Facebook is very protective of their data and how it gets used, understandably. Their value as a company is inextricably linked to their data. This is why a lot of DMPs, like those mentioned above, face difficulty in working with Facebook. That’s why in 2015, Facebook bought Atlas from Microsoft. A piece of ad server software that becomes something of a DMP itself thanks to its housing of Facebook user identity data and focus on measurement.

It’s these DMP characteristics which rub up other, external, DMP providers the wrong way. Favouring Facebook ID tracking clearly cuts out cookie based measurement used by other DMPs. It’s a very select list of DMP tags that have been approved, hindering a marketer’s ability to track audience segments completely with anything other than Atlas (which itself has blind spots such as YouTube and Google ads).

You see where the friction lies?

If you want to rely purely on Facebook's definition of audiences and apply that to your measurement and targeting, inside of Facebook, there’s no real problem. Get on board with Atlas, like Ferrero has. Put all your data in its hands. But if you’re looking to mix that data with your own and other sources, the walls come up. Classic Facebook dominance shows up once again.

So what’s stopping them from declaring themselves a fully fledged DMP?

What’s getting in the way?

Again, data ownership plays a big part. Facebook may be a king, but it’s not the only king around. Consider Google. In much the same way, its data is its value. They are in competition with each other, in the data marketplace. If marketers choose Atlas, they’ll find blind spots in YouTube and a wall preventing Google ads being served in its platforms. Marketers will therefore always find their views fragmented and no DMP will be able to pull everything together with any ease.

Then there is the existential problem conflict at the heart of Facebook. It walks the line between social media platform and a business which seeks to generate profit and dominate the data world.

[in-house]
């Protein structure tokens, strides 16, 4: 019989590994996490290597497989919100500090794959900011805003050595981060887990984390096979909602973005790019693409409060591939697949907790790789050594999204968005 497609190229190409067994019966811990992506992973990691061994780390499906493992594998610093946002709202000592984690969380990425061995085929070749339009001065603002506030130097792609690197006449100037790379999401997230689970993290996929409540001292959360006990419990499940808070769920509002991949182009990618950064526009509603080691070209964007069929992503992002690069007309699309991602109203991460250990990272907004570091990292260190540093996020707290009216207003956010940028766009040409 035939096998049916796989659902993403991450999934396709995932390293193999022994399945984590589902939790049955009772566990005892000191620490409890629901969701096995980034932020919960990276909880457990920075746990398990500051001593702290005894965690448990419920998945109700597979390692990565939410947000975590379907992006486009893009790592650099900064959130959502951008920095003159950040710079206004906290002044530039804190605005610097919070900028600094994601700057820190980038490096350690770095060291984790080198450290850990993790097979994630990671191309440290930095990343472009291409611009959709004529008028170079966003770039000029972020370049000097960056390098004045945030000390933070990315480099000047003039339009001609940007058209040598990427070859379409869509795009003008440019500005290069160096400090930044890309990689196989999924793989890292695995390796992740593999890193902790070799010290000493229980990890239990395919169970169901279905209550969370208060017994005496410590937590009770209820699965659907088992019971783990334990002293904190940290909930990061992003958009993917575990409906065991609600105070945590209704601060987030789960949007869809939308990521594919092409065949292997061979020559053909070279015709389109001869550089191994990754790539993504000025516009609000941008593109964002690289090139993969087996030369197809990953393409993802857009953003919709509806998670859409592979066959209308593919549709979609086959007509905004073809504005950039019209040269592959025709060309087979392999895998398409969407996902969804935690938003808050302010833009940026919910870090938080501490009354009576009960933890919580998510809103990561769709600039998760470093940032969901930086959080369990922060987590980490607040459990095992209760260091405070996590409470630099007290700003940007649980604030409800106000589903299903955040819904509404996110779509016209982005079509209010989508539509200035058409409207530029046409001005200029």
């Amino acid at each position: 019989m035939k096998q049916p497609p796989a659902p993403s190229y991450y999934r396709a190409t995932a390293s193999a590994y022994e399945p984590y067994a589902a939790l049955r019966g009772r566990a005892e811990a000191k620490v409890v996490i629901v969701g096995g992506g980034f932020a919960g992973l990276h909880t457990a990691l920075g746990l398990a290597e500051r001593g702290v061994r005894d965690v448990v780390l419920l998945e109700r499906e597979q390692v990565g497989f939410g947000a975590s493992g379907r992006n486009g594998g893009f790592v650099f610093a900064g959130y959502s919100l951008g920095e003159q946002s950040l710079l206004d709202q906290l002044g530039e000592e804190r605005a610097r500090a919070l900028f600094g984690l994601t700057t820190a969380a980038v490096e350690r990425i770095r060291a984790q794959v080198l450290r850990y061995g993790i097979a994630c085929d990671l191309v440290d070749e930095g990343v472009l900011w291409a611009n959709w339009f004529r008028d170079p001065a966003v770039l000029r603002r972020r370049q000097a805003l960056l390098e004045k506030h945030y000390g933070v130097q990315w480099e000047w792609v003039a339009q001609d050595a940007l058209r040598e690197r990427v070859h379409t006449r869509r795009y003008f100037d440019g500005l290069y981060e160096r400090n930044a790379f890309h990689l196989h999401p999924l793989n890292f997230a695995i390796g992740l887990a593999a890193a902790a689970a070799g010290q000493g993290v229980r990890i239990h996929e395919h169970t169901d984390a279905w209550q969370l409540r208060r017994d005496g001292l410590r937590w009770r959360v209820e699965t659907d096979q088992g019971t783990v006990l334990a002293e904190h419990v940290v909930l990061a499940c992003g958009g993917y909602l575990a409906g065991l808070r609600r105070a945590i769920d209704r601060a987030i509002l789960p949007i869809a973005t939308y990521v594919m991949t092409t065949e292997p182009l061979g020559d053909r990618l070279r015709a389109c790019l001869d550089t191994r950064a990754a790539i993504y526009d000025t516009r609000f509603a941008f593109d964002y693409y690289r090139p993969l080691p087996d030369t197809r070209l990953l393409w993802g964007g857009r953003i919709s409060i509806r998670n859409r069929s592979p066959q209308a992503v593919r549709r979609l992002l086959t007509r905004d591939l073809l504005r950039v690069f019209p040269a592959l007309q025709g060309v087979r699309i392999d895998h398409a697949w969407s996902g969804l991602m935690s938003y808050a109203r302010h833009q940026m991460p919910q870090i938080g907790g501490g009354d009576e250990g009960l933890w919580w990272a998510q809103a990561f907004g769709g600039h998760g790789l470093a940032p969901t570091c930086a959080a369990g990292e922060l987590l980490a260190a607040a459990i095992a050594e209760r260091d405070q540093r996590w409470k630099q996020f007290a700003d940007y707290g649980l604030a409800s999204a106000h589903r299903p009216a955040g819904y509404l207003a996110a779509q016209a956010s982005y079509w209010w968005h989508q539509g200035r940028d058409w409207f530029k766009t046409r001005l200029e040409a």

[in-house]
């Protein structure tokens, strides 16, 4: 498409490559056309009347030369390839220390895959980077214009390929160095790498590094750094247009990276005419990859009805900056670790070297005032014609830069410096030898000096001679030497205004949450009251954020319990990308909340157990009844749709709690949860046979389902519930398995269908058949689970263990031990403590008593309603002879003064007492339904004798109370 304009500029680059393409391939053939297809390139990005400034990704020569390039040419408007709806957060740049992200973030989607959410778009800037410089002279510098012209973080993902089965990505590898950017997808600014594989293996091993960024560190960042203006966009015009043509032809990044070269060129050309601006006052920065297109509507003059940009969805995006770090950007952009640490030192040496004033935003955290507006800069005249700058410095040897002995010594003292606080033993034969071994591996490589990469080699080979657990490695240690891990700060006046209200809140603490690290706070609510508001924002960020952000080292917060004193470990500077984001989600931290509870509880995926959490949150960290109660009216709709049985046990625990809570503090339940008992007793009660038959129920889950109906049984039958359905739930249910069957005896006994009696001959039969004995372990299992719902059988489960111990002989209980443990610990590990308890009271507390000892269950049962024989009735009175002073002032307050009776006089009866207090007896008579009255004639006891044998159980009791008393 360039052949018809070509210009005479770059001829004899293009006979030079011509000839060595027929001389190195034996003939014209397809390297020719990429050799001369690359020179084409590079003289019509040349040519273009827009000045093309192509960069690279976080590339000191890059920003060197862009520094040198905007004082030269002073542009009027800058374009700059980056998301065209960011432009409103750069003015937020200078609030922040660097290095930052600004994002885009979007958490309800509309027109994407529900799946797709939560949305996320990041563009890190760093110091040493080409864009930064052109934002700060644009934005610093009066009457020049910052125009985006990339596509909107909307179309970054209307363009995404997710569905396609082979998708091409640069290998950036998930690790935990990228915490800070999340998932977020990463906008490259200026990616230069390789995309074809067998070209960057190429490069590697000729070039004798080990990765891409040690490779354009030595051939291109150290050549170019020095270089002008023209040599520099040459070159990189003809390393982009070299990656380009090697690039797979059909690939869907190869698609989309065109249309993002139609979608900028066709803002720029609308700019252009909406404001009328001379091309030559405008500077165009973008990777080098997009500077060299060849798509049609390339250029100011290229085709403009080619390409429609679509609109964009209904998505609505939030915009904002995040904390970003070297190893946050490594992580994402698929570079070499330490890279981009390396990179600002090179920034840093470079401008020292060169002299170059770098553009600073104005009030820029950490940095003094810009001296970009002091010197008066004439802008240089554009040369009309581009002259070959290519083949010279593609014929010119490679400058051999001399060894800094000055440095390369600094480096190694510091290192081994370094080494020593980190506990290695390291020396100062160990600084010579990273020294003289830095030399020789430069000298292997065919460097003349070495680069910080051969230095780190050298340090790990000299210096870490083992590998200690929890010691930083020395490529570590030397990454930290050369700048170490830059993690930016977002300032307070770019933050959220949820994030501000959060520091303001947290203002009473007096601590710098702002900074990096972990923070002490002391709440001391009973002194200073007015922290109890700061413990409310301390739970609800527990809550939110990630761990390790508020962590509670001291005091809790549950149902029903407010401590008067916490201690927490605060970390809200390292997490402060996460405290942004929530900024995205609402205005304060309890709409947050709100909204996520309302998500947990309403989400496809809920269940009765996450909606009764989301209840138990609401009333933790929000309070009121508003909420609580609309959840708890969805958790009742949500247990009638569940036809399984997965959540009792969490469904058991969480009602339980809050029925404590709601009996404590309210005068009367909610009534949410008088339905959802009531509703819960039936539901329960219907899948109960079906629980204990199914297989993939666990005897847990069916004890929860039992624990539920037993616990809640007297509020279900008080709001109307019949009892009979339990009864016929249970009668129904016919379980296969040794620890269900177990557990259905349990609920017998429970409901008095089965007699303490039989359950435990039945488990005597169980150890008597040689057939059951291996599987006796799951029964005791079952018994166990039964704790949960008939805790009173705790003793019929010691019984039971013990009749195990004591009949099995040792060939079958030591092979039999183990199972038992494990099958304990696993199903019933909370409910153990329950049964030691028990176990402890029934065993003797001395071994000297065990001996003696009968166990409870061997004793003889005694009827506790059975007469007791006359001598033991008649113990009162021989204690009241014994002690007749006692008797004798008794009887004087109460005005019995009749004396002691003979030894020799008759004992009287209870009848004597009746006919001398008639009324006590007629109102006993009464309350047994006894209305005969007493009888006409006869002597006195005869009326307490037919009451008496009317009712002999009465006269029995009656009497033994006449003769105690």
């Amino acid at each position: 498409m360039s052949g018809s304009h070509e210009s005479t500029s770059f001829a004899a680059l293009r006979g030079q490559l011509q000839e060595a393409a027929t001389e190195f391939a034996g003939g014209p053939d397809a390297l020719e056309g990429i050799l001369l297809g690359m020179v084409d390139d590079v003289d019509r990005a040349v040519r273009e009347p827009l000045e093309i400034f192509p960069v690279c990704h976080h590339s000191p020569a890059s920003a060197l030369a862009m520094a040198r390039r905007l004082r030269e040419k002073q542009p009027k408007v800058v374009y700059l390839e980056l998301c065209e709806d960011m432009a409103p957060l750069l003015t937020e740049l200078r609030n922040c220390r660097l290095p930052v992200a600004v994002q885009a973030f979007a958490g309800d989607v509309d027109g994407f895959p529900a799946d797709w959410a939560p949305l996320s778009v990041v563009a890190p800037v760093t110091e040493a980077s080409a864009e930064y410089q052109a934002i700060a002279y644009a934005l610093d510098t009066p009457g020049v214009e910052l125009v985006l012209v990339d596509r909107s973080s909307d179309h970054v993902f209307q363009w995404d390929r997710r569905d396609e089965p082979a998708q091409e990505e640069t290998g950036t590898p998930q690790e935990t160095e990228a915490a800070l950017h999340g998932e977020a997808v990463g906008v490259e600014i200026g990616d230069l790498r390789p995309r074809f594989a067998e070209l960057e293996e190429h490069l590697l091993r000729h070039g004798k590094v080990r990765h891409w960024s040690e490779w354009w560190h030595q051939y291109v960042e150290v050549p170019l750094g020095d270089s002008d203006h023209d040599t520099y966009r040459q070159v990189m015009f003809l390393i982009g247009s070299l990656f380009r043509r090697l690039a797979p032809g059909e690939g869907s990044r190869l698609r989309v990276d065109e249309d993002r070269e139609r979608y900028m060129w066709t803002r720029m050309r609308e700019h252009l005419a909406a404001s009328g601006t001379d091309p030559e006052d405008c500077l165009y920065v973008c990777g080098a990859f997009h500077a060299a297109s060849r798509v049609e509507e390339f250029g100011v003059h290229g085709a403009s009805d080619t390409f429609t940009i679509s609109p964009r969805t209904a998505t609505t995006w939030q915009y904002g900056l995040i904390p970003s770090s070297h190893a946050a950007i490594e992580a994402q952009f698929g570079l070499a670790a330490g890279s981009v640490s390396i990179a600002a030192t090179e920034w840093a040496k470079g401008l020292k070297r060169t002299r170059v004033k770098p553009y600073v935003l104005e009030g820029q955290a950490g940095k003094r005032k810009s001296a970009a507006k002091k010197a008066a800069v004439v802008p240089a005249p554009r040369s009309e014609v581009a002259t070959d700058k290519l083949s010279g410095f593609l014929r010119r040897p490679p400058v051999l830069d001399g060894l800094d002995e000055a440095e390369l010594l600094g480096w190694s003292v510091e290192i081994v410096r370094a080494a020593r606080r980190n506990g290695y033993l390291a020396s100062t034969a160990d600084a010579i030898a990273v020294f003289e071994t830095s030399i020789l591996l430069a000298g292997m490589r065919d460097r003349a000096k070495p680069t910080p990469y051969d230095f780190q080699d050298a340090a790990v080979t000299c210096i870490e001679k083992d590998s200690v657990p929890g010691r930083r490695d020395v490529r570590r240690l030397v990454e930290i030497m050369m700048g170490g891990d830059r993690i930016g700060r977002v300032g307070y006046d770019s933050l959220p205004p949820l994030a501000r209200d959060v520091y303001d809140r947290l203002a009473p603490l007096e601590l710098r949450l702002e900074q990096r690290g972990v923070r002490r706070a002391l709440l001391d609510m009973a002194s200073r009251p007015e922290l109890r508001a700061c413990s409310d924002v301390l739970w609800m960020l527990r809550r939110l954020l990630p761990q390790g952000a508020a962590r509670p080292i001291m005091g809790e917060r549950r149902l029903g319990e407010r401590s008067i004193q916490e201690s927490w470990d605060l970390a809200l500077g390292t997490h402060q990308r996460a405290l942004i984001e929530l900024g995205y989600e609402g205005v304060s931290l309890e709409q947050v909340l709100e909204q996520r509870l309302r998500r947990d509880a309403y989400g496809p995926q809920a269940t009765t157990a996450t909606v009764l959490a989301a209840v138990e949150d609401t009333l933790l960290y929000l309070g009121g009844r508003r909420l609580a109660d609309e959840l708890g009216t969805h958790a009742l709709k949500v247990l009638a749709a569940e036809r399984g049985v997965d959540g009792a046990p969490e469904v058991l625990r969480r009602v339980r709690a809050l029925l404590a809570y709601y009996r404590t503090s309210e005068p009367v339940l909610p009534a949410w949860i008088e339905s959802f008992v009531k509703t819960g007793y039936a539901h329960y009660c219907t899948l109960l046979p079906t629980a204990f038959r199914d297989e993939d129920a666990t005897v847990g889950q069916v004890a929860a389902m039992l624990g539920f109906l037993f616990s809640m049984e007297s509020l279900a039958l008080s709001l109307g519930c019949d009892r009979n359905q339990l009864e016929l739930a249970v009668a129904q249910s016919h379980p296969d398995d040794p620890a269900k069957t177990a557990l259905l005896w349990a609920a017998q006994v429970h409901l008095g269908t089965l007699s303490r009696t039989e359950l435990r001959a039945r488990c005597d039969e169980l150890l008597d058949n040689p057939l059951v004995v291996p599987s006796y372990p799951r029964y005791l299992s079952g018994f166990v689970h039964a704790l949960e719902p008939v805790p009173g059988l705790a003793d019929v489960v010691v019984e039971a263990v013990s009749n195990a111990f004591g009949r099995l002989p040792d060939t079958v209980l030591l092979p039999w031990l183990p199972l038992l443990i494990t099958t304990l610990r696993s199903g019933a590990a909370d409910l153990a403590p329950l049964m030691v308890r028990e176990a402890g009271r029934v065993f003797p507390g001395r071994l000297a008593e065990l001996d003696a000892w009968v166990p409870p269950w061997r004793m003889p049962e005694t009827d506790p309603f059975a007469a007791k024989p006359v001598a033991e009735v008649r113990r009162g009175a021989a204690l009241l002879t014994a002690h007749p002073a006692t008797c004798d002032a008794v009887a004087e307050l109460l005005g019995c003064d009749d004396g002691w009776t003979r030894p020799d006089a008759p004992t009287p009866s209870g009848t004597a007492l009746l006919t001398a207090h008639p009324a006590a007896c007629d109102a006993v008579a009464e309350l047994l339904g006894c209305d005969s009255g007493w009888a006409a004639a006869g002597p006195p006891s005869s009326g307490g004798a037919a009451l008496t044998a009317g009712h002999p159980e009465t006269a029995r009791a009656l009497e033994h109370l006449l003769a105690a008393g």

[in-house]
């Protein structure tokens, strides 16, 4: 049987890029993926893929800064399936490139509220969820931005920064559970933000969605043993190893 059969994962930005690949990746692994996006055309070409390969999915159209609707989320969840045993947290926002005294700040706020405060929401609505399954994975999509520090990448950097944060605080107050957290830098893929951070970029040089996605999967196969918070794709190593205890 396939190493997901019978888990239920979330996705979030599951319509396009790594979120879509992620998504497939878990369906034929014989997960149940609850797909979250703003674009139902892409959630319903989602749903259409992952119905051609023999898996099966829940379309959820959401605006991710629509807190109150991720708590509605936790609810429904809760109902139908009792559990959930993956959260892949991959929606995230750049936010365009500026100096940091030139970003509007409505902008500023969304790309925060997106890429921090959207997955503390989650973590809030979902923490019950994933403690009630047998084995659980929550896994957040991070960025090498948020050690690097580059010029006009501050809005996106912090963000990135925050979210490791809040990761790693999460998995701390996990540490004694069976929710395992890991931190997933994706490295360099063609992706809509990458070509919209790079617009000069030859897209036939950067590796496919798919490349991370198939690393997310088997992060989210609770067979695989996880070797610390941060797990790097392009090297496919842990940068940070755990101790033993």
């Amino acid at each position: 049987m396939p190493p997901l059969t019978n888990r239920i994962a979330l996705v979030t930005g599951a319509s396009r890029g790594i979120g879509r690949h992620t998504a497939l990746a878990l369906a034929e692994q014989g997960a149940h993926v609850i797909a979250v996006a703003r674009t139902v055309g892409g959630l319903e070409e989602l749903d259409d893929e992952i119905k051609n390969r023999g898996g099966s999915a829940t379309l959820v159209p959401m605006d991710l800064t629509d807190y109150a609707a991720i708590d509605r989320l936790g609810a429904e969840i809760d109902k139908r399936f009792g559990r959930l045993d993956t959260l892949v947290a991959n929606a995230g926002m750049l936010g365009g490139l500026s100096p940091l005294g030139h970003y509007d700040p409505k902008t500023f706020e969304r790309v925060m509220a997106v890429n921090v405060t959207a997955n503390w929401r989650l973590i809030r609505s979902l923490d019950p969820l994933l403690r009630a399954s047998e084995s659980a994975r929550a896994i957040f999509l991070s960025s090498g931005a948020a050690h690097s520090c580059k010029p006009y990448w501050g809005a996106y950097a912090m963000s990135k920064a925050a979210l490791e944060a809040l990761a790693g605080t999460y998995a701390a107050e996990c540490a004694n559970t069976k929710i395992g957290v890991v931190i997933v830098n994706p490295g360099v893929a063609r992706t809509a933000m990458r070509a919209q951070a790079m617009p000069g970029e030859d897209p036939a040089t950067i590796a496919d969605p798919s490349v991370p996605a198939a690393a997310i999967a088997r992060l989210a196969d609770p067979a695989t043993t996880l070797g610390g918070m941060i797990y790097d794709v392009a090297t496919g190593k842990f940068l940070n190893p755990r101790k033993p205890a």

It’s the former which pulls up the reins more than anything. They must satisfy their end user. Even with market dominance and absorption strategies in play, they’re not yet arrogant enough to completely dismiss their 2 billion account holders as surplus to requirement. They can’t bite the hands that feed them too much, too often. Nor do they want to. Privacy restrictions and upcoming legislation changes such as GDPR will always act as a control, as lawmakers work to express the will of the public and counter monopolies and bad practices. As Google’s recent fine from the EU shows, the big four are not immune. Not yet. They must keep their customers happy. Selling out completely as a DMP may be a step too far.


Customers and end users, demand more in return for your data. Keep your standards high and remember the transaction that’s occurring every time you use Facebook and social media across all your devices. Hold Facebook and businesses to account and don’t forget your power. Please don’t ever forget that data is now a currency and therefore an asset.

Businesses and marketers in particular must recognise the inherent conflict in Facebook’s existence and align their efforts to their ultimate purpose - serving the end user. This should get priority, with making revenue and impressing clients and shareholders second. It’s an old fashioned approach, I know, but it has stood the test of time for a very good reason - it works out well for all involved.